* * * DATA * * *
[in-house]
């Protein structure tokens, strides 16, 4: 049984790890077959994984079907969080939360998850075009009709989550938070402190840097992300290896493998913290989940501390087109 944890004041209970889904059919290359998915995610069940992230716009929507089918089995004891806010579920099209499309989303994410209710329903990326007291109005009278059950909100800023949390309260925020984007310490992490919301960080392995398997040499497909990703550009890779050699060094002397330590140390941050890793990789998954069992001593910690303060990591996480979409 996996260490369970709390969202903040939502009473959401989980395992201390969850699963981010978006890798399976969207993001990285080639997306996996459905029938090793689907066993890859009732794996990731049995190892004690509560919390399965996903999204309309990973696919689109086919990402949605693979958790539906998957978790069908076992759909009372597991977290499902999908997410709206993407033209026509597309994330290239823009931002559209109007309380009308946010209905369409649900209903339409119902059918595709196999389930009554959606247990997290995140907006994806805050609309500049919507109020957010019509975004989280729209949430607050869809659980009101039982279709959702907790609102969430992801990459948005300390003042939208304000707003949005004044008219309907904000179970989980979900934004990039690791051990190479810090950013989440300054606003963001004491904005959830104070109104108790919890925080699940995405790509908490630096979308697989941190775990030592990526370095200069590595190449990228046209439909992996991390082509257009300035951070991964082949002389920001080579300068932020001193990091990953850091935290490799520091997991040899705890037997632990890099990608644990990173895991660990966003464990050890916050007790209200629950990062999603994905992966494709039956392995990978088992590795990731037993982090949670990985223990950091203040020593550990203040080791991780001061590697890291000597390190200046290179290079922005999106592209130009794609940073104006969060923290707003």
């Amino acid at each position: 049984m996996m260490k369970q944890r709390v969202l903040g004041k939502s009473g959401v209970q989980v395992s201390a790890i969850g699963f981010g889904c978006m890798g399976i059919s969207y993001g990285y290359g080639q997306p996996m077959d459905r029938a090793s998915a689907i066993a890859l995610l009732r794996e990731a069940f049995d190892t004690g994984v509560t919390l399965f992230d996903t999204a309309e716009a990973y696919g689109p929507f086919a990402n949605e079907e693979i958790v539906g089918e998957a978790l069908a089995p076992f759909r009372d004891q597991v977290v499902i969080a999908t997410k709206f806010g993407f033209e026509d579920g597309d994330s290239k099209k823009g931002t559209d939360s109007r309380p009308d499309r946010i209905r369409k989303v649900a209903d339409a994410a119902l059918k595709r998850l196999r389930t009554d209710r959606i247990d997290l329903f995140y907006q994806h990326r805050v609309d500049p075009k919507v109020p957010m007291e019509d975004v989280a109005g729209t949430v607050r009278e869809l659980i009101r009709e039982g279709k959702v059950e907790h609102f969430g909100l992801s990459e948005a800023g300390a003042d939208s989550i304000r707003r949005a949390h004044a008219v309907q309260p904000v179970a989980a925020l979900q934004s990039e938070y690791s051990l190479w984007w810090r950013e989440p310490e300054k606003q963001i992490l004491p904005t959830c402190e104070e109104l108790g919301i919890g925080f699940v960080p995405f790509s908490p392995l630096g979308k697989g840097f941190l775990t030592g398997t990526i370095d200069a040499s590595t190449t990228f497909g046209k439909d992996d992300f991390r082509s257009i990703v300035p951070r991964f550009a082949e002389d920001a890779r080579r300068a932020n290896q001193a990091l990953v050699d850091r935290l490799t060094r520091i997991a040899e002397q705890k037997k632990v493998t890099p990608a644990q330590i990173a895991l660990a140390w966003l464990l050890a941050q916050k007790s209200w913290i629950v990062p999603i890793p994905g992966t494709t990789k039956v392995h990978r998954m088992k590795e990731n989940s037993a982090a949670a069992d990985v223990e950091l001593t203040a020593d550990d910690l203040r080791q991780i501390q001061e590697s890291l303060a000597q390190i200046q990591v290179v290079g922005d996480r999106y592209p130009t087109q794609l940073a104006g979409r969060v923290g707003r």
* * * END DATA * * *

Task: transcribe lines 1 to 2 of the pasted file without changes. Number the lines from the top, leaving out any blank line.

[in-house]
């Protein structure tokens, strides 16, 4: 049984790890077959994984079907969080939360998850075009009709989550938070402190840097992300290896493998913290989940501390087109 944890004041209970889904059919290359998915995610069940992230716009929507089918089995004891806010579920099209499309989303994410209710329903990326007291109005009278059950909100800023949390309260925020984007310490992490919301960080392995398997040499497909990703550009890779050699060094002397330590140390941050890793990789998954069992001593910690303060990591996480979409 996996260490369970709390969202903040939502009473959401989980395992201390969850699963981010978006890798399976969207993001990285080639997306996996459905029938090793689907066993890859009732794996990731049995190892004690509560919390399965996903999204309309990973696919689109086919990402949605693979958790539906998957978790069908076992759909009372597991977290499902999908997410709206993407033209026509597309994330290239823009931002559209109007309380009308946010209905369409649900209903339409119902059918595709196999389930009554959606247990997290995140907006994806805050609309500049919507109020957010019509975004989280729209949430607050869809659980009101039982279709959702907790609102969430992801990459948005300390003042939208304000707003949005004044008219309907904000179970989980979900934004990039690791051990190479810090950013989440300054606003963001004491904005959830104070109104108790919890925080699940995405790509908490630096979308697989941190775990030592990526370095200069590595190449990228046209439909992996991390082509257009300035951070991964082949002389920001080579300068932020001193990091990953850091935290490799520091997991040899705890037997632990890099990608644990990173895991660990966003464990050890916050007790209200629950990062999603994905992966494709039956392995990978088992590795990731037993982090949670990985223990950091203040020593550990203040080791991780001061590697890291000597390190200046290179290079922005999106592209130009794609940073104006969060923290707003």